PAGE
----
KOTA-TV notes that Governor Dennis Daugaard lost his appeal of the Bureau of Indian Affairs decision to place the Pe’ Sla grassland in the middle of the Black Hills in federal trust for its tribal owners, the Rosebud, Shakopee Mdewakanton, Standing Rock, and Crow Creek Sioux. Pe’ Sla manager Joe Buck says he’s happy the tribes can get on with developing the land… for buffalo and spiritual uses, not for the casino some folks suspected would end up in the heart of the Hills:
“This is where all the stars and everything align at the center of the universe,” said Joe Buck as he stood atop Flag Mountain looking down over the sacred tribal land known as Pe Sla.
Four Sioux tribes purchased the 2,300-acre parcel in 2012 for about $9 million. Buck says he’s honored to have his job as he works to restore the land .
“We want to preserve this area in its natural state and bring back to Buffalo and the spirituality in our youth through camps and keep it as natural as possible,” he said.
When the tribes first purchased the former Reynolds Ranch there was concern about commercial development – particularly concern over placement of a casino.
“That’s been said by many people,” Buck said with a chuckle. “I don’t know why just because they hear Native Americans they got to mention the casino immediately. There will be no casino here” [Stewart Huntington, “Tribes Win Federal Trust Status for Pe Sla Property in Black Hills,” KOTA-TV, 2017.03.24].
Buck says the tribes plan to bring over a hundred buffalo to Pe’ Sla… and we’re all welcome to visit:
“We want our neighbors to be comfortable with us as well as us to be comfortable with our neighbors,” he said. “Keep an open mind and an open heart and keep moving forward. If anyone ever wants to come out and see what we’re doing out here, you’re more than welcome to come see what kind of project we have going” [Huntington, 2017.03.24].
Governor Daugaard’s appeal of the BIA decision did not challenge the religious and cultural significance of Pe’ Sla to the tribes. Governor Daugaard’s appeal hinged instead on technical arguments about the authority of the BIA to grant trust status to land held by multiple tribes, including one tribe, the Mdewakanton, outside the jurisdiction of the regional director issuing the ruling. In his December 2, 2016, decision, Principal Deputy Assistant Secretary of Indian Affairs Lawrence S. Roberts found all of the state’s arguments without merit.
On the no-multiple-tribes argument, Roberts found the Governor’s reading of the Indian Reorganization Act “cramped”:
The State contends that Section 5 of the IRA only authorizes the Department to acquire land in trust on behalf of a single tribe, which precludes the Regional Director from acquiring Pe’Sla for the Tribes. The State cites to language in Section 5 providing that “title to any lands or rights acquired pursuant to this Act … shall be taken in the name of the United States in trust for the Indian tribe or individual Indian for which the land is acquired.”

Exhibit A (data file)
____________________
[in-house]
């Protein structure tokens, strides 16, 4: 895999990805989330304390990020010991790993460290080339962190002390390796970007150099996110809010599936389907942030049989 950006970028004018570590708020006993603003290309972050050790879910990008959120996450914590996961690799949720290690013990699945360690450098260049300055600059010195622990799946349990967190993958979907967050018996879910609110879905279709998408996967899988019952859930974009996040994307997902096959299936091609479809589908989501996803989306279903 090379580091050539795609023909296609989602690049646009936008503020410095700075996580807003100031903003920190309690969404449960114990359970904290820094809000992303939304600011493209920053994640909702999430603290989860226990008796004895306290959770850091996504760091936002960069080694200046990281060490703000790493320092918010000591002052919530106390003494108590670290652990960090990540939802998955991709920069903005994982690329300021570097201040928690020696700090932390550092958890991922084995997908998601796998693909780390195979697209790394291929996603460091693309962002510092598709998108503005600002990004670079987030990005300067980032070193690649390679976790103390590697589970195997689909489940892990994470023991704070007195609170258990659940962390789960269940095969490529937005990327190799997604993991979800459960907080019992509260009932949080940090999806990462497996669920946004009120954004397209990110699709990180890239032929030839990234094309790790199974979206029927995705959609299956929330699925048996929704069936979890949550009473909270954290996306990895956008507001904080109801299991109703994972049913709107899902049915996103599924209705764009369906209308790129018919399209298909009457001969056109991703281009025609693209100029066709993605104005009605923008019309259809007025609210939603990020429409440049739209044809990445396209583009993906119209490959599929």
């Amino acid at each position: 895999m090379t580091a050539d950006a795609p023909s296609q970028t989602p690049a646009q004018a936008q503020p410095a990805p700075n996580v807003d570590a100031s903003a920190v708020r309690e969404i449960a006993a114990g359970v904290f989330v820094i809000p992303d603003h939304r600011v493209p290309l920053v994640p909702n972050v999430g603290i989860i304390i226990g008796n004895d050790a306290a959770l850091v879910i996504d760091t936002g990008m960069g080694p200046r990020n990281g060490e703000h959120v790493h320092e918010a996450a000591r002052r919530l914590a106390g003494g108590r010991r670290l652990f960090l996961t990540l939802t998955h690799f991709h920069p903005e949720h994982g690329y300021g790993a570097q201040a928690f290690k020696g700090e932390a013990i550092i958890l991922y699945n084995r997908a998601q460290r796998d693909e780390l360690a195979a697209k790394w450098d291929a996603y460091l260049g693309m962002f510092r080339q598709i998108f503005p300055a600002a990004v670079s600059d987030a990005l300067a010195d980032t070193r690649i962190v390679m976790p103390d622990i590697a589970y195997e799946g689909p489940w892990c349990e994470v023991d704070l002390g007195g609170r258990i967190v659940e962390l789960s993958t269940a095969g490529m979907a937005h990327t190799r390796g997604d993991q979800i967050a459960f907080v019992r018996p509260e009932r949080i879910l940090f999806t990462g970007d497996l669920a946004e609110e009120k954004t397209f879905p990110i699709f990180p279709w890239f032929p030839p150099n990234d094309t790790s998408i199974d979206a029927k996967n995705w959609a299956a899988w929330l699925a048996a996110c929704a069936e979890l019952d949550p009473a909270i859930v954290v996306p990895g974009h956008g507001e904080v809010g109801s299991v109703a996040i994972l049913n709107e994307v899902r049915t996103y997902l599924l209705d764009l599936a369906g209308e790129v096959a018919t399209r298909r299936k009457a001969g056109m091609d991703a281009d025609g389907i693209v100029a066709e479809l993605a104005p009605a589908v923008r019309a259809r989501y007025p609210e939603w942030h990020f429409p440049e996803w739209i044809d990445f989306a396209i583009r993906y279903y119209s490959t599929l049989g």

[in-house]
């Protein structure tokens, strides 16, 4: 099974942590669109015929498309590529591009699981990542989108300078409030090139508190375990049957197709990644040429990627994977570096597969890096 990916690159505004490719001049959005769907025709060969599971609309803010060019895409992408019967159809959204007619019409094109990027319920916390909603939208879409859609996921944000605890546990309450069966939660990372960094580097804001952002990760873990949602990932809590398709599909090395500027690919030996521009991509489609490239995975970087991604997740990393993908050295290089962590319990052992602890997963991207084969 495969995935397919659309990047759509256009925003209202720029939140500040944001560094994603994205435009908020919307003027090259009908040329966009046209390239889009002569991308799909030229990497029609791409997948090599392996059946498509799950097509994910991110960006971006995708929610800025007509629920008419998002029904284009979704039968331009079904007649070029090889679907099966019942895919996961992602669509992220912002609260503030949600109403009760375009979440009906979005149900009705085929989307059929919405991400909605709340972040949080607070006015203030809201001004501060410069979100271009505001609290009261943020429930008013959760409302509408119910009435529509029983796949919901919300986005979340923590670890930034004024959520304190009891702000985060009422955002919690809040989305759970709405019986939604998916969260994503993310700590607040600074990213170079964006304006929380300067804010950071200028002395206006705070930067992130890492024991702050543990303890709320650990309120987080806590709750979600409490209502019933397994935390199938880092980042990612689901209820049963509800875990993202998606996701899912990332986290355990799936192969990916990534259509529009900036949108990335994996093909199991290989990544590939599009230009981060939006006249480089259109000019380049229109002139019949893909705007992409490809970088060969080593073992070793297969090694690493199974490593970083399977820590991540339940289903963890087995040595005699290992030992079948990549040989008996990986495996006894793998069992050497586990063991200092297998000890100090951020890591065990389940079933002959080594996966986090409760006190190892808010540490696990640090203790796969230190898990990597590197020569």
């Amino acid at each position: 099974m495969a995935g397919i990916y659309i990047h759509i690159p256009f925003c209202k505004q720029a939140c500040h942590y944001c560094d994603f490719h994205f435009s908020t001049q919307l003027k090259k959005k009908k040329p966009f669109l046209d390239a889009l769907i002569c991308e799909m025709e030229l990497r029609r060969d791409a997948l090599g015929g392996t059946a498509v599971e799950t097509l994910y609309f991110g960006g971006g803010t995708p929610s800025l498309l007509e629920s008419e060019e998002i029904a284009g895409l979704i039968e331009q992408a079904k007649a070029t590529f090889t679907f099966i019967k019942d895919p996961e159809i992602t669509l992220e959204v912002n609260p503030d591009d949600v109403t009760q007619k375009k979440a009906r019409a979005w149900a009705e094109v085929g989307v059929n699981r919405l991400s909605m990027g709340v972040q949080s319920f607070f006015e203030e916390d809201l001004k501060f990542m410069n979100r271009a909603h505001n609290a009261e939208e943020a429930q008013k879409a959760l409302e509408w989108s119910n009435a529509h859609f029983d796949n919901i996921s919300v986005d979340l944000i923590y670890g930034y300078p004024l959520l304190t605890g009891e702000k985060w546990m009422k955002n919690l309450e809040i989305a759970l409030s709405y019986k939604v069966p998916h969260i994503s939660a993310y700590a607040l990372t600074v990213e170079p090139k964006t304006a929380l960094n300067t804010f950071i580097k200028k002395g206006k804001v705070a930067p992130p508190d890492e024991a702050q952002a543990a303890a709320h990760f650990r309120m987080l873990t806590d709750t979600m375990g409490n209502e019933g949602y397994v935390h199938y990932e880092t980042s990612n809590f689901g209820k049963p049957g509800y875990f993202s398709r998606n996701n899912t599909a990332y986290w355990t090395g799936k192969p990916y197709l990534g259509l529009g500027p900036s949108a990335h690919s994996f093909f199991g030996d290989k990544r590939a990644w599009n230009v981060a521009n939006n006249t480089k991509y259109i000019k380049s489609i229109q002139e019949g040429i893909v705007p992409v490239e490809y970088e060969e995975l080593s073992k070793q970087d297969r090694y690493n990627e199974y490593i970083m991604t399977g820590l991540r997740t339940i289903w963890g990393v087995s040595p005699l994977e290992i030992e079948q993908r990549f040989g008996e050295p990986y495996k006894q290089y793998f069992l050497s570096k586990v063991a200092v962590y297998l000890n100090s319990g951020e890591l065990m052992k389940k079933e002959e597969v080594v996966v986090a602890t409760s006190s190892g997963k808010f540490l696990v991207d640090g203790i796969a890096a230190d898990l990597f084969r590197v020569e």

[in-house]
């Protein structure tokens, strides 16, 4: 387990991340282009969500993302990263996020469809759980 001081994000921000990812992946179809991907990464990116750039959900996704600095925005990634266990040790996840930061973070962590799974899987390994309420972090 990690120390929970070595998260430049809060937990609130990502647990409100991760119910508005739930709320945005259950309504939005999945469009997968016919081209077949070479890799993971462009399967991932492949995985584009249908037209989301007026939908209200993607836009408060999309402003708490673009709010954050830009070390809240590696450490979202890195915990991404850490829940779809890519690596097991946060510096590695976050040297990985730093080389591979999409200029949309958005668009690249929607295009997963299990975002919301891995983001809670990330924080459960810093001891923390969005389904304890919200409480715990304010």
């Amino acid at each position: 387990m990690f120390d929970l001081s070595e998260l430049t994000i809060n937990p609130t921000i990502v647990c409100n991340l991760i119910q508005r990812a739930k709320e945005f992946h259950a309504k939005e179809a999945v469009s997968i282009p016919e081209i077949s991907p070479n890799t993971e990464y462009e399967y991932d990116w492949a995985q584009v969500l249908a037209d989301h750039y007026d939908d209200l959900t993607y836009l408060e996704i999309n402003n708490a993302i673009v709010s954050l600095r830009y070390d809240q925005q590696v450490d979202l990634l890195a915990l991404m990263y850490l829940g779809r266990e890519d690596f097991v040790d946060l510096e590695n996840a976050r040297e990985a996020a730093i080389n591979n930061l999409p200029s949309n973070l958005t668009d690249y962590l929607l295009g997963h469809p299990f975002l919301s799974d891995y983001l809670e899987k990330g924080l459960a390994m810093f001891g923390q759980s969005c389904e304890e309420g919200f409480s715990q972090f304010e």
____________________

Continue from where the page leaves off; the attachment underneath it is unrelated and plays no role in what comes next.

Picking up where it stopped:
The State’s cramped reading ignores other language in Section 5, which authorizes the Secretary “[t]o acquire . . . any interest in lands . . . within or without existing reservations . . . for the purpose of providing land for Indians.” The IRA’s reference to “any interest” encompasses partial interests. The reference to “Indians” is not limited to one tribe or one individual Indian. Indeed, the Department accepts and holds land into trust for multiple tribes and its decisions to do so have not been disturbed by the courts. The purpose of the sentence from Section 5 quoted by Applicant is to clarify that the land will be acquired in trust; the IRA also makes clear that the Department may hold land in trust for multiple tribes. Here, the Department will hold the individual interests held by the four Tribes in trust for each Tribe [Lawrence S. Roberts, decision on South Dakota appeal of BIA decision, U.S. Interior Department 2016.12.02].
The state argued that the Shakopee Mdewakanton can’t be part of the trust decision because they did not vote on whether to accept or reject the Indian Reorganization Act in 1934. Roberts found that the tribe, formally organized in 1969, succeeded the Mdewakanton and Wahpekute Dakota bands, who signed treaties with Uncle Sam as early as 1805. Roberts cited multiple precedents for application of federal law to the Shakopee Mdewakanton before and after the 1934 passage of the IRA.
Roberts rejected the jurisdictional argument against the Shakopee Mdewakanton, saying statute gives the Great Plains Regional Director responsibility for all BIA activities within his region, the Dakotas and Nebraska, regardless of whether a party involved in that activity happens to be located outside that region, like the Minnesota-based Shakopee Mdewakanton. Roberts also rejected South Dakota’s argument that the trust status illegally recognized a new tribal government: Pe’ Sla is in trust on behalf of the applicant tribes, not the intertribal group they have formed to manage Pe’ Sla.